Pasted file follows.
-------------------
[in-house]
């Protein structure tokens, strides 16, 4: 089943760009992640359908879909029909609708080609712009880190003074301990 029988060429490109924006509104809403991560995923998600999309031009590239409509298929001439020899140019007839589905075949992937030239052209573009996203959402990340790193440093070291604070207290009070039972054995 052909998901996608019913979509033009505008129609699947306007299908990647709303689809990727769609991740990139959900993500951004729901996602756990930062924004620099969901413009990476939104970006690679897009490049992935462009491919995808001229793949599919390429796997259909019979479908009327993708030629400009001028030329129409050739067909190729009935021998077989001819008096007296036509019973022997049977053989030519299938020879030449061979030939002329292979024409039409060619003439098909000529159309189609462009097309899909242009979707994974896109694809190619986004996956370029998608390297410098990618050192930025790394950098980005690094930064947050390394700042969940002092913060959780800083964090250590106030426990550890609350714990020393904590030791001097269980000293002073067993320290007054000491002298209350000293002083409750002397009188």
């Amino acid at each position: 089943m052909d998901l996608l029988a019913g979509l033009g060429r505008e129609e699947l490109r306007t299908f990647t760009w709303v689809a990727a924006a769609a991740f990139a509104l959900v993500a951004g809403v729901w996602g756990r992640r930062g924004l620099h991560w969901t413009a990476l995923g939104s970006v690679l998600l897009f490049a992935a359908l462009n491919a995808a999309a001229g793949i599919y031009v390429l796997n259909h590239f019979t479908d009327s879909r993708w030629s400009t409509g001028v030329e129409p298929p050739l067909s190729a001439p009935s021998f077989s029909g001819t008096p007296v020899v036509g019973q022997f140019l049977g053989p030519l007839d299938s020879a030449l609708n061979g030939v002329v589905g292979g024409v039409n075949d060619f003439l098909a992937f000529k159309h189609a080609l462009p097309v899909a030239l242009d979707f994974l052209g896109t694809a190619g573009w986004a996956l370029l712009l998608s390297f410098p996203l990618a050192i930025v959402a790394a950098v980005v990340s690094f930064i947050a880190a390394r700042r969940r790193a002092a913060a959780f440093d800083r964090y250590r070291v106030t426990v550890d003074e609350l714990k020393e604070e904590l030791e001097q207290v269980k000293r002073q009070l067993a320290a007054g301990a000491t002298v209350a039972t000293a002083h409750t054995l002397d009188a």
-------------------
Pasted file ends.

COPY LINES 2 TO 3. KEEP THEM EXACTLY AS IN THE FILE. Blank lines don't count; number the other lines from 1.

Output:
């Protein structure tokens, strides 16, 4: 089943760009992640359908879909029909609708080609712009880190003074301990 029988060429490109924006509104809403991560995923998600999309031009590239409509298929001439020899140019007839589905075949992937030239052209573009996203959402990340790193440093070291604070207290009070039972054995 052909998901996608019913979509033009505008129609699947306007299908990647709303689809990727769609991740990139959900993500951004729901996602756990930062924004620099969901413009990476939104970006690679897009490049992935462009491919995808001229793949599919390429796997259909019979479908009327993708030629400009001028030329129409050739067909190729009935021998077989001819008096007296036509019973022997049977053989030519299938020879030449061979030939002329292979024409039409060619003439098909000529159309189609462009097309899909242009979707994974896109694809190619986004996956370029998608390297410098990618050192930025790394950098980005690094930064947050390394700042969940002092913060959780800083964090250590106030426990550890609350714990020393904590030791001097269980000293002073067993320290007054000491002298209350000293002083409750002397009188």
């Amino acid at each position: 089943m052909d998901l996608l029988a019913g979509l033009g060429r505008e129609e699947l490109r306007t299908f990647t760009w709303v689809a990727a924006a769609a991740f990139a509104l959900v993500a951004g809403v729901w996602g756990r992640r930062g924004l620099h991560w969901t413009a990476l995923g939104s970006v690679l998600l897009f490049a992935a359908l462009n491919a995808a999309a001229g793949i599919y031009v390429l796997n259909h590239f019979t479908d009327s879909r993708w030629s400009t409509g001028v030329e129409p298929p050739l067909s190729a001439p009935s021998f077989s029909g001819t008096p007296v020899v036509g019973q022997f140019l049977g053989p030519l007839d299938s020879a030449l609708n061979g030939v002329v589905g292979g024409v039409n075949d060619f003439l098909a992937f000529k159309h189609a080609l462009p097309v899909a030239l242009d979707f994974l052209g896109t694809a190619g573009w986004a996956l370029l712009l998608s390297f410098p996203l990618a050192i930025v959402a790394a950098v980005v990340s690094f930064i947050a880190a390394r700042r969940r790193a002092a913060a959780f440093d800083r964090y250590r070291v106030t426990v550890d003074e609350l714990k020393e604070e904590l030791e001097q207290v269980k000293r002073q009070l067993a320290a007054g301990a000491t002298v209350a039972t000293a002083h409750t054995l002397d009188a």